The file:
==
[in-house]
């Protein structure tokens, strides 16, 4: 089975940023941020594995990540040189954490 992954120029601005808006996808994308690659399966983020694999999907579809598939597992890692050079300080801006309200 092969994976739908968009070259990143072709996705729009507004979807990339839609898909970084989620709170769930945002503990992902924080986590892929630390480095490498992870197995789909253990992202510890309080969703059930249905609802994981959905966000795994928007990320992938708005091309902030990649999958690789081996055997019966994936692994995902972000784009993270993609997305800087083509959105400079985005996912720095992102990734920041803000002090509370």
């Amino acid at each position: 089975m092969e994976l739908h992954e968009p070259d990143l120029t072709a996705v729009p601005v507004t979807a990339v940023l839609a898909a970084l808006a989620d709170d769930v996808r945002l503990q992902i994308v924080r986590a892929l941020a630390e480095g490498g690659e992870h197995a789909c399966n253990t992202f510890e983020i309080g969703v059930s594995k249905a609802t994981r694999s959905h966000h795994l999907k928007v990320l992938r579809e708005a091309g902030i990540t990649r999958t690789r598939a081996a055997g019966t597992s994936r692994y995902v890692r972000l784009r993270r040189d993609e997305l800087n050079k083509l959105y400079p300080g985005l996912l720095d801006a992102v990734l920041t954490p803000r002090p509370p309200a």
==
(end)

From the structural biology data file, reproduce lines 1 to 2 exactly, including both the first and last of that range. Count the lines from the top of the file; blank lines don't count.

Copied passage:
[in-house]
């Protein structure tokens, strides 16, 4: 089975940023941020594995990540040189954490 992954120029601005808006996808994308690659399966983020694999999907579809598939597992890692050079300080801006309200 092969994976739908968009070259990143072709996705729009507004979807990339839609898909970084989620709170769930945002503990992902924080986590892929630390480095490498992870197995789909253990992202510890309080969703059930249905609802994981959905966000795994928007990320992938708005091309902030990649999958690789081996055997019966994936692994995902972000784009993270993609997305800087083509959105400079985005996912720095992102990734920041803000002090509370």